Good evening, ladies and gentlemen.

Yang Berbahagia Tan Sri Datuk Tong Kooi Ong, chairman of The Edge Media Group; Yang Berbahagia Datuk Ho Kay Tat, publisher and group CEO of The Edge Media Group, award winners, distinguished guests of The Edge Billion Ringgit Club Awards 2022, ladies and gentlemen.

Thank you, Tan Sri Datuk Tong Kooi Ong and The Edge, for inviting me to this evening’s gala dinner to recognise and celebrate the biggest and best-performing companies on Bursa Malaysia.

It is an honour to be back here and deliver the keynote speech once again, especially since this is the 13th consecutive year of The Edge Billion Ringgit Club awards.

When I was here last year, we had just entered Phase Four of the National Recovery Plan (NRP). Fast forward to today, we have successfully vaccinated 84% of our total population and reopened our international borders beginning April this year. These have gone a long way towards reviving the travel, tourism, aviation sectors as well as boosting our efforts at rejuvenating the economy.

On that note, I have been made to understand that there are currently 178 members of the Billion Ringgit Club. And tonight, 57 awards will be presented to companies across 14 different sectors. This is a clear indication that despite the many global and domestic headwinds faced during the past two years, big companies have been able to prosper, with new milestones achieved.

Global economic challenges will impact all countries, including Malaysia

But what about next year? As all of us are aware, we do not need a crystal ball to portend that the global economy will face multi-pronged challenges from all directions. The International Monetary Fund (IMF) has revised its global growth forecast for 2023 to 2.7%, which is the weakest global growth profile since 2001.

For most parts of the world, it may feel like a recession is looming, mainly because [of the following reasons]:

First, a sharp tightening of financial conditions, which is raising government borrowing costs and is likely to become more constricting, in tandem with rate hikes in major economies. For the government, our main policy response is to ensure that the net effect to the ringgit is as close to neutral as possible.

Second, Russia’s ongoing invasion of Ukraine, which has caused a sharp slowdown of economic activity in Europe. This, in turn, has reduced the demand for Asian exports and growth momentum globally. These global supply chain disruptions have increased global inflationary pressure, resulting in tighter monetary policies in advanced economies. This has also resulted in inflationary pressures in emerging economies.

Third, China’s strict zero-Covid policy and its deepening real estate sector issues have led to a sharp slowdown [that] in turn is weakening momentum in trading partner economies, including Malaysia.

Ladies and gentlemen,

I would like to stress that it is not all doom and gloom. There are still bright spots in 2022, given that it has been a recovery year for Malaysia and our Asean neighbours. Despite these macroeconomic challenges, Malaysia has remained resilient.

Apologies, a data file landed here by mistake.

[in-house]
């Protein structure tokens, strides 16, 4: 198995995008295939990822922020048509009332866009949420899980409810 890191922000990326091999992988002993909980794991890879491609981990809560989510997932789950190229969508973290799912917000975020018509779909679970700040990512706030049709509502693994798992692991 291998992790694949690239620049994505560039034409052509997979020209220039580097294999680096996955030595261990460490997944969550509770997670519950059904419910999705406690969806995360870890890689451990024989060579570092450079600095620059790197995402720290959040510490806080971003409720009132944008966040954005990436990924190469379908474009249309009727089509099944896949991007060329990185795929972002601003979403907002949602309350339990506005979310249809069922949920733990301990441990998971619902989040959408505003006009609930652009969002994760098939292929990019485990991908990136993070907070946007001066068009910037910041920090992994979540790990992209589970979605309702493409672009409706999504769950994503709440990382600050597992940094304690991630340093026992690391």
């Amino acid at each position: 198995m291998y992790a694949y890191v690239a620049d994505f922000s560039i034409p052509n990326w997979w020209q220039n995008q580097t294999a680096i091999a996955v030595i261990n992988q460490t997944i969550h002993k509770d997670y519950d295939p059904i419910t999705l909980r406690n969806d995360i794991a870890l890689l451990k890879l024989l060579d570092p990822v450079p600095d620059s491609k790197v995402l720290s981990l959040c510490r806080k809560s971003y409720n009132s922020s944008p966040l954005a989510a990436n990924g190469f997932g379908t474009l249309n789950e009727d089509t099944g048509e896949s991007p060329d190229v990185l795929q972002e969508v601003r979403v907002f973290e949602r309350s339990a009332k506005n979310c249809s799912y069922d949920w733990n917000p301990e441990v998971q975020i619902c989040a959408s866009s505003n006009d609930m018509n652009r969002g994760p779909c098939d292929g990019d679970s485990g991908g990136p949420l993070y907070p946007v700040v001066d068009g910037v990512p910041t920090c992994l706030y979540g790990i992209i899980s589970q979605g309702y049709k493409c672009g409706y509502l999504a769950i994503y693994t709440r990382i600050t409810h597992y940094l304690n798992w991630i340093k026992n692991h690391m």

Malaysia’s GDP has enjoyed three consecutive quarters of growth since 4Q2021. In the first half of this year, we grew by 6.9%, and recorded 8.9% for 2Q2022. Our unemployment rate in August 2022 was at 3.7%, the lowest since the pandemic. As such, we are confident we will exceed the official 2022 GDP projection of 5.3% to 6.3%, and have actually revised our 2022 outlook to 7% growth in the recently tabled Budget 2023.

In fact, the World Bank has raised Malaysia’s GDP growth forecast to 6.4% for 2022 compared to 5.5%, previously. IMF, too, has projected 5.4%, up from 5.1% previously, for Malaysia.

The encouraging growth numbers overlaid against the low unemployment figures as well as other positive data, gives me hope that we CAN weather the storm that may lie ahead. We see all this as a validation of our impactful policies and fiscal management since the onset of the pandemic in 2020.

For the past 2½ years, the Ministry of Finance has been focused not only on being RESPONSIVE to the short-term needs of the people and businesses, but also on being RESPONSIBLE and REFORMIST in building resilience. In short, is it this disciplined 3R approach throughout that has helped MOF place our economy on a much stronger footing now compared to the height of the pandemic.

Ladies and gentlemen,

I wish to stress that the government fully recognises that to support the nation’s economic recovery moving forward, it is critical to strengthen the resiliency and competitiveness of Malaysia’s industries. To that end, I regard all of you here as our partners in driving sustainable recovery and growth for Malaysia.

I always remind my colleagues at MOF that we must never lose sight of the 3Rs that I have just mentioned. In fact, the recently tabled Budget 2023 was clearly framed based on the 3Rs:

First, in terms of being RESPONSIVE, the 2023 Budget maintains an expansionary fiscal policy to cushion the impact of global developments. This is to ensure that Malaysians and businesses continue to receive adequate support in the face of short-term challenges.

Second, on being RESPONSIBLE, we have carefully balanced supporting the country’s economic growth momentum with the need for financial sustainability. This is important to build resilience and protect us from potential future crises. On this, we are also conscious of creating more fiscal space and MOF has, in fact, conducted advanced studies into rationalisation measures and widening the revenue base. But do not worry: As promised last year, we have not proposed any prosperity tax for 2023, and we will work towards ensuring the Fiscal Responsibility Act will be tabled in the next parliament sitting.

Third, on being REFORMIST. The government presented a budget that not only addresses current challenges but also invests in the long term. This is to drive a more inclusive and sustainable development agenda while supporting the necessary transformation to future-proof our industries.

While we ride this next economic storm together, I feel that the global economy could benefit from better monetary policy coordination between the developed and emerging economies. A viable International Monetary Cooperation Mechanism will also help ensure that medium- to long-term global growth can be achieved equitably, by also considering the unique needs of small, emerging and developing countries.

This idea has been done before, from the 1985 Plaza Accords to the more recent Global Financial Safety Net, which quickly stabilised global markets during the pandemic. Cooperation and coordination such as these are key so that developing economies and emerging markets can grow more equitably and sustainably.